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Eng 112 - the Metabolic Impact of Obesity in Children Caused by Nutrition

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The metabolic impact of obesity in children caused by poor nutrition

Michaela Rozor

Student # 32777104

June 17, 2011

English 112-MA6

Dr. Bettina Stumm

The number of cases of obesity in children has increased drastically in the last two decades reaching epidemic proportions (Philippas and Lo, 2005, p.77). The increased prevalence of obesity is correlated with the increasing incidence of type 2 diabetes mellitus in children (Tamasan et al., 2010, p.278). Charles W. Schmidt (2003) refers to obesity as "a dangerous childhood hazard" because the number of children developing type 2 diabetes mellitus has increased ten times since 1982 (p. A701). Researchers find it hard to show the exact causes and consequences of the high number of cases of obesity in children; however, experts say that the high availability of energy-dense processed foods (high in calories) is the reason for the obesity epidemic (Schmidt, 2003, p.A701). I think prevention is more effective and easier than cure and obesity is not just esthetics, it is a disease. Obesity is the second most preventable cause of illness and death (Schmidt, 2003, p.A706). Also, Niki G. Philippas and Clifford W. Lo (2005) agree that most obese children become obese adults so early diagnosis is important (p.77). The purpose of my research is to show why poor nutrition is the primary risk factor of obesity in children and how obesity affects the metabolism in children causing type 2 diabetes mellitus.

Energy-dense foods such as fast foods are high in salt, sugar and fats (saturated and trans fats) and they are cheap, and so, many children choose to buy this kind of foods and snacks (Schmidt, 2003, p.A705). A child who eats a typical fast food meal that includes hamburger, fries and a soft drink, consumes approximately 1200 calories in one meal, which exceeds half of the daily caloric requirement. Eating more calories and exercising less causes a positive energy balance, which means that the caloric intake is higher than the energy used. For example, an extra 120 calories from a soft drink could cause a 50 kilograms increase in body weight over 10 years (Schmidt, 2003, p.A705). Goutham Rao (2006) agrees that an extra 187 calories per day will be converted to 17 pounds of fat in a year (p.63). Schmidt (2003) states that a serving of soda per day increases the risk of childhood obesity by 60% (p.A705).

A study shows that children who rarely eat their meals at home with their families, consume more fried food and soda, more saturated and trans fat, higher glycemic load (high sugar content) and less fiber and nutrients (Bowman et al., 2004, p.116). A low income also contributes to choosing this energy-dense food because it is a lot cheaper than healthy food (Okie, 2005, p.14). The misconception children and parents have is that feeling fool after a meal means that the body got enough nutrients. Charles W. Schmidt (2003) states that these energy-dense foods cause a rapid increase in blood sugar level, which declines fast due to high levels of insulin released in the blood by the pancreas, stimulating hunger in a short period of time. According to Susan Okie (2005) "insulin is an important hormone that regulates the concentration of blood sugar (glucose)-the body's major source of energy-and directs its use and storage by tissues such as liver and muscle"(p.16). When eating a bag of potato chips, the starch (complex sugar) is broken down into simple sugars that enter the blood and signals a release of insulin, to lower the blood glucose level and store the sugar as a source of energy in the liver and tissues. The extra calories are converted to fat (Rao, 2006, p.31). The higher the blood sugar the more insulin is produced and insulin resistance occurs.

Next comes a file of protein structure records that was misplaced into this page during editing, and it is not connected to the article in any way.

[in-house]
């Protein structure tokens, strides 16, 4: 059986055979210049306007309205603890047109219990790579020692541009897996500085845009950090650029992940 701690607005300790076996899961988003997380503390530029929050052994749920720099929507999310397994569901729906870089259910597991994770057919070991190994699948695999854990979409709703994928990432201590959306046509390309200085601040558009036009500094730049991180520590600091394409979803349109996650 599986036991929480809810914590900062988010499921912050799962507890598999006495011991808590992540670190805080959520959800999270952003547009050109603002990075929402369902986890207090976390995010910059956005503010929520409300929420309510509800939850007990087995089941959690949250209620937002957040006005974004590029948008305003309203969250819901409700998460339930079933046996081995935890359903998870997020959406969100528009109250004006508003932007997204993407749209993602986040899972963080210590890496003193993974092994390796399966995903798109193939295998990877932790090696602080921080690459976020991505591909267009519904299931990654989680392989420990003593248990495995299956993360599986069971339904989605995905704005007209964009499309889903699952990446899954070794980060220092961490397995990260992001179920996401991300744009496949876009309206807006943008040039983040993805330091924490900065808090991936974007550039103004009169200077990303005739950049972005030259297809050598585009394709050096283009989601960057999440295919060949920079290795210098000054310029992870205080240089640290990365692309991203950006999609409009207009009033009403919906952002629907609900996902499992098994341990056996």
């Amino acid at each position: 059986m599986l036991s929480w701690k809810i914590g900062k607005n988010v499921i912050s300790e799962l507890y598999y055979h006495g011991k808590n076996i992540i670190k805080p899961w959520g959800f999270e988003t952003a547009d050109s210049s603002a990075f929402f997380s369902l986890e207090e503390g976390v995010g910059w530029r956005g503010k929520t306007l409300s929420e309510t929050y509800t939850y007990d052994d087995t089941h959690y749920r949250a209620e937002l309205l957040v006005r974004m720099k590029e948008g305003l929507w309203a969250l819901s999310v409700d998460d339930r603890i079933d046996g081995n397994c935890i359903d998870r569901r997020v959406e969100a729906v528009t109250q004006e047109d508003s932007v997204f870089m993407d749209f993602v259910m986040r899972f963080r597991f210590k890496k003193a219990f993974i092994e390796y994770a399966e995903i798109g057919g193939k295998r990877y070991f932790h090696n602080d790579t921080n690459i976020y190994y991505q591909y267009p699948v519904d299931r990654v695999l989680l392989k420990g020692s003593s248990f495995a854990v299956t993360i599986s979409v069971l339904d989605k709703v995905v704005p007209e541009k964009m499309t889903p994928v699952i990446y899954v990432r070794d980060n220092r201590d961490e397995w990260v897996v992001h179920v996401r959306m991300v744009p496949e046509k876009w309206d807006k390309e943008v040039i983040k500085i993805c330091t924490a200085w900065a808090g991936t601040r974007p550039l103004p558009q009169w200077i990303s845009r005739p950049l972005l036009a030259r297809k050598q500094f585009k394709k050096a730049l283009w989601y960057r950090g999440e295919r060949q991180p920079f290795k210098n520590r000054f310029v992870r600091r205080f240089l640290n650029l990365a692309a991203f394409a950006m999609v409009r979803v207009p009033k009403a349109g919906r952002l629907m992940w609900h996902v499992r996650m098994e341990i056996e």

A reason why insulin resistance occurs in obese children is because they develop nonalcoholic fatty liver disease, which is an accumulation of fat in the liver cells (Crothers, 2009, p.792). Insulin appears not to work effectively when there is a lot of fat around tissues and in the blood. So, even though insulin is still produced it is not as effective. Goutham Rao (2006) suggests that high levels of insulin increase salt retention, which elevates blood pressure; in addition, insulin promotes production of LDL cholesterol (low-density lipoprotein) or "bad" cholesterol, and breakdown of HDL cholesterol (high-density level) or "good" cholesterol leading to



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